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Accord gets the goodies, while Acura waits

LOS ANGELES — Tucked in the corner of Acura's portfolio, behind the hot-selling crossover duo of the MDX and RDX, the poster-worthy NSX hybrid supercar and the refreshed TLX sedan, is the lonely RLX.

The flagship luxury sedan of American Honda has fallen on hard times, not that it ever soared. Introduced for the 2014 model year, the RLX — starting at $55,400 — has sold fewer than 13,000 units total. This year has been particularly brutal: 619 sales through July, down 26 percent from a year earlier. Dealer inventories are at an all-time high.

With a refreshed model for 2018, Honda is looking to pump some life back into its premier car. The updates include new sheet metal at the front and rear, and Acura's new diamond-pentagon grille replacing the unloved metal-beak look. There are upgraded materials inside the car, a new 10-speed automatic transmission on the base V-6 version and a simpler trim structure.

But with so few sales and an abundance of ultra-sharp competitors in the segment from the U.S., Europe and Japan, why does Acura bother?

"Having that NSX there to help us leverage, to let everybody understand that this is really a supercar technology that's in the sedan is important."
Jon Ikeda, Acura general manager

For one thing, Acura and General Manager Jon Ikeda still believe in the importance of sedans, despite the industry shift toward crossovers. Under Ikeda's watch, Acura has also embarked on a push into the performance side of the market, amping up its messaging under the tag line "Precision Crafted Performance," a throwback to Acura's launch in the late 1980s.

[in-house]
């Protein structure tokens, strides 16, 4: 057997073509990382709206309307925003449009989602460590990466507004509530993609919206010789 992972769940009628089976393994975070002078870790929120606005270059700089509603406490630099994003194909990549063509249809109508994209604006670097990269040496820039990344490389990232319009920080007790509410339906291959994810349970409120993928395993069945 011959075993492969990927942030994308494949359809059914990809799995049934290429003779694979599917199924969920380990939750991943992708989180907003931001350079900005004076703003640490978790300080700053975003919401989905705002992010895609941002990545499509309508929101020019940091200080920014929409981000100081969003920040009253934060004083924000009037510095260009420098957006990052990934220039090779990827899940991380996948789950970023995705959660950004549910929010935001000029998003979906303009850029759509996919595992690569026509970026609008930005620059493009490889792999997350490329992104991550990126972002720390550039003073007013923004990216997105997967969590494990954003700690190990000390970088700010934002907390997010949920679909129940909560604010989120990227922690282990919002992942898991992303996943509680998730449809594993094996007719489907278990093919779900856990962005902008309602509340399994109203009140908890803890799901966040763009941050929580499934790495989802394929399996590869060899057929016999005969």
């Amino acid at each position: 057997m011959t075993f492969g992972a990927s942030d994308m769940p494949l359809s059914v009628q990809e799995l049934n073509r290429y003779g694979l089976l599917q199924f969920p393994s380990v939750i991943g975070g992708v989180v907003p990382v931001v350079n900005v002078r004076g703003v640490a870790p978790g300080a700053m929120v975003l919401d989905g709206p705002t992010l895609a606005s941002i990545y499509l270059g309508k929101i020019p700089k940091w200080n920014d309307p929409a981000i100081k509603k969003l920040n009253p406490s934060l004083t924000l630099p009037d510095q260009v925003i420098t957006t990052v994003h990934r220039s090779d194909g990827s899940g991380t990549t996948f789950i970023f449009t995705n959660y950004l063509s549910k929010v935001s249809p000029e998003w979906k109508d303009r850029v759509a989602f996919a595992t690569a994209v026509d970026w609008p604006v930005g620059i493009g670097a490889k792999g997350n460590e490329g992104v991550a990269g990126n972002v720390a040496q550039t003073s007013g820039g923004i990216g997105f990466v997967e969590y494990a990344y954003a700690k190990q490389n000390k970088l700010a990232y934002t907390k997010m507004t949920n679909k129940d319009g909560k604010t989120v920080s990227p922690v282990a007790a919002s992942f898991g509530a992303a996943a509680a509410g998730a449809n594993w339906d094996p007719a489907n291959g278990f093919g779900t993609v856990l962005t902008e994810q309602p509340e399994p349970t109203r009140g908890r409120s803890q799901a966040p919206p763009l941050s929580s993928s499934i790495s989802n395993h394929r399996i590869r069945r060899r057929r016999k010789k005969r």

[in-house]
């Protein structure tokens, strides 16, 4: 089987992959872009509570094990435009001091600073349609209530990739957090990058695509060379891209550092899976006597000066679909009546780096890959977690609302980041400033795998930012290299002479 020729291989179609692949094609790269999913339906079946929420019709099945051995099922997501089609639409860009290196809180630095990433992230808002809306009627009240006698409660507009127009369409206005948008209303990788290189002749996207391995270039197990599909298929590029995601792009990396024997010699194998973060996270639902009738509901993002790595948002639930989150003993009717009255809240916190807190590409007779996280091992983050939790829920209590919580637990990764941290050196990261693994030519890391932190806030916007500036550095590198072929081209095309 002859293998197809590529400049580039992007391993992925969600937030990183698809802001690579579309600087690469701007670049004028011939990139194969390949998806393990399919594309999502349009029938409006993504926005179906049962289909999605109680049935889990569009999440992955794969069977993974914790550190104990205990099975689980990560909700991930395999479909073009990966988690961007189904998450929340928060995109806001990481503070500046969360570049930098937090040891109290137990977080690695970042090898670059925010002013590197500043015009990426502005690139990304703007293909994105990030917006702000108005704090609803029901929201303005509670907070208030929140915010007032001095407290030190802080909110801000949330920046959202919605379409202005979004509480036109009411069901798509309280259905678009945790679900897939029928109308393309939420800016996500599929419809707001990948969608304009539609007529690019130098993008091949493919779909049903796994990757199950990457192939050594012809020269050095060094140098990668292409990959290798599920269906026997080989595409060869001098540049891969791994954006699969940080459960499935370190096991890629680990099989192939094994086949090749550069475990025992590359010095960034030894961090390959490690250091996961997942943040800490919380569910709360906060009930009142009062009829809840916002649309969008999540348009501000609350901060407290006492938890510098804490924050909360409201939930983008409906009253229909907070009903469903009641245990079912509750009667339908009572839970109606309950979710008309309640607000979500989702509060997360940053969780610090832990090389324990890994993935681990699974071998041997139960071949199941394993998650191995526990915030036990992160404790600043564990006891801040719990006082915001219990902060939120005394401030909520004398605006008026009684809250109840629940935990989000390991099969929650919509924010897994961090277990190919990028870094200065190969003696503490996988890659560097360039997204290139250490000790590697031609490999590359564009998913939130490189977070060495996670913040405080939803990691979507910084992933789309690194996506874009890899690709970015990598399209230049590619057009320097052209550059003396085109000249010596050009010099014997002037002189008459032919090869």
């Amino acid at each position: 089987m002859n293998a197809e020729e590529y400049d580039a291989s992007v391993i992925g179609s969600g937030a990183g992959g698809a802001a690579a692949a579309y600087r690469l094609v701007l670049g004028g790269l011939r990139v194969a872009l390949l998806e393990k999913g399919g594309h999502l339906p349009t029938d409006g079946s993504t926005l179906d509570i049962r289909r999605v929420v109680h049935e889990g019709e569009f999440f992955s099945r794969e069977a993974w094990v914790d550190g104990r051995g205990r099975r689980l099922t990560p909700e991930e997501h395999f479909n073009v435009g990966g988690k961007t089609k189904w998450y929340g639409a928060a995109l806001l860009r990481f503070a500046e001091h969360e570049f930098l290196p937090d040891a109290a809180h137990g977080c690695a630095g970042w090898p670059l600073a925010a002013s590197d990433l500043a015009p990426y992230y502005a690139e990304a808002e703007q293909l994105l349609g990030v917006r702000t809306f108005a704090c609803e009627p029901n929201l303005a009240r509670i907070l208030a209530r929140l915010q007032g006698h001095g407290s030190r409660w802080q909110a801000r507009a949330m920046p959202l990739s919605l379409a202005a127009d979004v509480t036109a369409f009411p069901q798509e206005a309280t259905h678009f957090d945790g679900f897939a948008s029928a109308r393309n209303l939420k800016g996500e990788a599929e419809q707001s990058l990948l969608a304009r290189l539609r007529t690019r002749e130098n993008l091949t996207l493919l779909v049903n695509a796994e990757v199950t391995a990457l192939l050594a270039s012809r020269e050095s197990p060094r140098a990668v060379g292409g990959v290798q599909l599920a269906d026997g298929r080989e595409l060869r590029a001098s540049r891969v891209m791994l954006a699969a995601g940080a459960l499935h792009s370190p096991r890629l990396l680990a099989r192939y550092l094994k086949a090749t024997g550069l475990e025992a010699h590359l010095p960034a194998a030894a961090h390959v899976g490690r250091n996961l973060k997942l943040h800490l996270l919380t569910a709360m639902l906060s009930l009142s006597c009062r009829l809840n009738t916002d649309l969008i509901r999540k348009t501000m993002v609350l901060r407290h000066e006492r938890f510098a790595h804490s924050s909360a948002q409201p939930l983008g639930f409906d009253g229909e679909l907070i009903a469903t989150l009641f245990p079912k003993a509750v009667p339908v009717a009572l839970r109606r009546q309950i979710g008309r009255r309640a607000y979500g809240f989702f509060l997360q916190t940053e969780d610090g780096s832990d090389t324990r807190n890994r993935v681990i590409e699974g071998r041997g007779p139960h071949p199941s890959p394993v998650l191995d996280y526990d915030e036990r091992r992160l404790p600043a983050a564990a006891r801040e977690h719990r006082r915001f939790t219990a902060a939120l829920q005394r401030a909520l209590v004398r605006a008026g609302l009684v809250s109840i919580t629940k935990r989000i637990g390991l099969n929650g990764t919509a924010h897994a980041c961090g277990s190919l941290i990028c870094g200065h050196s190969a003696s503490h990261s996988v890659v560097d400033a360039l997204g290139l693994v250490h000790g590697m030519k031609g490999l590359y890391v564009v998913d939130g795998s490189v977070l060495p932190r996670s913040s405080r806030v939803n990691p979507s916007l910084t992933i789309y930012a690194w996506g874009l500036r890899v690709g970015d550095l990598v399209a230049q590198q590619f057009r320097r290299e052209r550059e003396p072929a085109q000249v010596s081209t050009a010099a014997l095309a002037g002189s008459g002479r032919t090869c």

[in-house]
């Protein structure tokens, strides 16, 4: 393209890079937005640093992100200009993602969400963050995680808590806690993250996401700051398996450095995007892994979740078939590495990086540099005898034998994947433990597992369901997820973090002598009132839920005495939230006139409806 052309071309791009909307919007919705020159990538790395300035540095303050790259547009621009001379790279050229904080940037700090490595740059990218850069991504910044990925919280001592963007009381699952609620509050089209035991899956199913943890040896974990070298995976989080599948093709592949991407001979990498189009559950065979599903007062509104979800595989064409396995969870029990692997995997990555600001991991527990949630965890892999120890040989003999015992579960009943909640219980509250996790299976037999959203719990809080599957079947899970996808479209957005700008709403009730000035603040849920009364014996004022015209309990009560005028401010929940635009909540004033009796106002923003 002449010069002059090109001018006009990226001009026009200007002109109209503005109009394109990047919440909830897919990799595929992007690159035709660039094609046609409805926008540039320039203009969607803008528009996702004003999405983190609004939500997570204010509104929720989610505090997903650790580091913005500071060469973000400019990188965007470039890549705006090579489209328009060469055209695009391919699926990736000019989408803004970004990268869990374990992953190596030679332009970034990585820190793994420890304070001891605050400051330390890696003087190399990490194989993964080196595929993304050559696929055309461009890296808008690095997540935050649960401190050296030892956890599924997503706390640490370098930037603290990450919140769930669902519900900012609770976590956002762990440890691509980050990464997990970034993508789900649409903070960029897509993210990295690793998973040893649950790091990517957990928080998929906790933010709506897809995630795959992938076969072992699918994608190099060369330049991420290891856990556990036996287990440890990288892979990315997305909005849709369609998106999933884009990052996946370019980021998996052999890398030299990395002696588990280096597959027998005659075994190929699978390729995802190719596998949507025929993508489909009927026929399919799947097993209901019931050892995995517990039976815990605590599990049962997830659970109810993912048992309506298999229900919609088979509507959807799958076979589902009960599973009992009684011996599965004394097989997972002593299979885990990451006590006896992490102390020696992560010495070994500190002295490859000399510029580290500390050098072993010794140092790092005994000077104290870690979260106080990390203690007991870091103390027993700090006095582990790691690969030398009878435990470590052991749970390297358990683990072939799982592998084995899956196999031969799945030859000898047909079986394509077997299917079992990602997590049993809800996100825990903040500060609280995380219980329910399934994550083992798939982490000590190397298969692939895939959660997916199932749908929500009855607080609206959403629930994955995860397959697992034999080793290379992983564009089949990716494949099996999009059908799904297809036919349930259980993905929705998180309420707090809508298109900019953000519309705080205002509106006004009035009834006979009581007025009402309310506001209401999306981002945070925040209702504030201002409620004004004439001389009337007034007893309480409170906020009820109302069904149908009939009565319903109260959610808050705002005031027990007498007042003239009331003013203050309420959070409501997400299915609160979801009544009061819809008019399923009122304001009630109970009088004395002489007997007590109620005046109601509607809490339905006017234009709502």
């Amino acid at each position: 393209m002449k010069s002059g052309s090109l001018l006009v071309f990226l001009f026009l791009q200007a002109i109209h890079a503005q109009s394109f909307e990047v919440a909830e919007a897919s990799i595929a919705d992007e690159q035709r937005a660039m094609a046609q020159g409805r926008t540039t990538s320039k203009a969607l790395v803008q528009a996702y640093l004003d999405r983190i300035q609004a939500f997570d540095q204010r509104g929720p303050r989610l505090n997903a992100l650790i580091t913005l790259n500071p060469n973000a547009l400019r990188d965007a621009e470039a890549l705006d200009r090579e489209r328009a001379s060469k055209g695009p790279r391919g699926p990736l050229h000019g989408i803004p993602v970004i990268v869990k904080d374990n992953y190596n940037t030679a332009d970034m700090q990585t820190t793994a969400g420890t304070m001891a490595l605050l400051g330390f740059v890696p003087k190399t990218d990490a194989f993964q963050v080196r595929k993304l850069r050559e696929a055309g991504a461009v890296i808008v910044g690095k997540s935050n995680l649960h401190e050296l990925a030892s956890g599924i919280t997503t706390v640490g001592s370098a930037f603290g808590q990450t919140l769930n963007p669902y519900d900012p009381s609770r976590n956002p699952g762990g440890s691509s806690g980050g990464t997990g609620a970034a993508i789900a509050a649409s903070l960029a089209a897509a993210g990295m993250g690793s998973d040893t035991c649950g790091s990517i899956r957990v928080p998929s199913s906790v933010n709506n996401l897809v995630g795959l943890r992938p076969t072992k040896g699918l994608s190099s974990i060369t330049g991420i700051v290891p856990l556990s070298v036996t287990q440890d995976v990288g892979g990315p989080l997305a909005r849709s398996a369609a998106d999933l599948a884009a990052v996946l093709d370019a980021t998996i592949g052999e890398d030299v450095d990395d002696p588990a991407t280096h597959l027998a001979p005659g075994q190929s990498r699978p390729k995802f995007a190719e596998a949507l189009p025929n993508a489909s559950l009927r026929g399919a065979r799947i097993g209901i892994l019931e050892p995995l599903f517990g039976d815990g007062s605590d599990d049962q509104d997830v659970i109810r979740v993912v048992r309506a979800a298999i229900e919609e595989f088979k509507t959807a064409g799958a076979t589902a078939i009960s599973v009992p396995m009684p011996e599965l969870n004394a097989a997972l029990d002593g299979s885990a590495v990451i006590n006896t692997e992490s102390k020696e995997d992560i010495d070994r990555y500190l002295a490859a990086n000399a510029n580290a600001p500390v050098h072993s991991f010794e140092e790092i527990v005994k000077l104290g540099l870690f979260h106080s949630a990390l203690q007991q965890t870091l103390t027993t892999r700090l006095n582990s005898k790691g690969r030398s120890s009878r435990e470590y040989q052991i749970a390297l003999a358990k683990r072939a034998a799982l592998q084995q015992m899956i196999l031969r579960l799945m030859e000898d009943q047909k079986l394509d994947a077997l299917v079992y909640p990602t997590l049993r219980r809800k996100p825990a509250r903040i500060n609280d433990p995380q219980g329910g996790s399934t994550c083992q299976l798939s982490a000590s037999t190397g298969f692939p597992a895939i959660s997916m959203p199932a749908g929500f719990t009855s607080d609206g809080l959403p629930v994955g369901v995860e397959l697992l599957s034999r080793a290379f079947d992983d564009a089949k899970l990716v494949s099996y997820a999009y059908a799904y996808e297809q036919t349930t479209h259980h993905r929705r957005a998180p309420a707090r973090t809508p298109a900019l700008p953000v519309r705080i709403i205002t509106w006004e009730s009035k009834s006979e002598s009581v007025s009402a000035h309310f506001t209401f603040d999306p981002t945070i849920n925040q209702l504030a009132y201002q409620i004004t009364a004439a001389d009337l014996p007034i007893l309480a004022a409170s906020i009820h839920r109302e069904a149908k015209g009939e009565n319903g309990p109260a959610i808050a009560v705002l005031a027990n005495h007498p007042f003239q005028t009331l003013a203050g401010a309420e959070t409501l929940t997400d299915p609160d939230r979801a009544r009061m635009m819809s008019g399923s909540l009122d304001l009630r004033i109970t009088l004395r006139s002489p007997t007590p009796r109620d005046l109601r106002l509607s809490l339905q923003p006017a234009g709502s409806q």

A large car at the top of the sedan lineup helps reinforce this point, especially if Acura can connect the dots between the powertrain in the RLX Sport Hybrid and that of the $200,000 NSX hybrid — as much of a stretch as that may be. From there, Acura hopes, the halo effect will trickle down to the higher-volume ILX and TLX sedans.

"Having that NSX there to help us leverage, to let everybody understand that this is really a supercar technology that's in the sedan is important," Ikeda told Automotive News. "Plus all the emotion of bringing it back in and having another go at RLX, I think it's a good thing for the brand."

A simplified trim structure — one trim for the base V-6 model and one for Sport Hybrid — has Acura hoping more buyers will see the Sport Hybrid as a worthwhile option over competitors known for their sportiness.

Acura expects the Sport Hybrid to make up a significantly higher mix of RLX sales with the 2018 model. Acura's Sport Hybrids use an electric motor attached to the driveshaft to boost power.

Beyond this midcycle refresh, the RLX (or something like it) does have a future within the Acura lineup, Ikeda hinted, though he wouldn't outright guarantee its return for the next generation.

"We don't want to just become a truck brand with a supercar on top," Ikeda said, adding: "Cars like the RLX, sedans, are a great way to express what we do."

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Accord gets the goodies, while Acura waits

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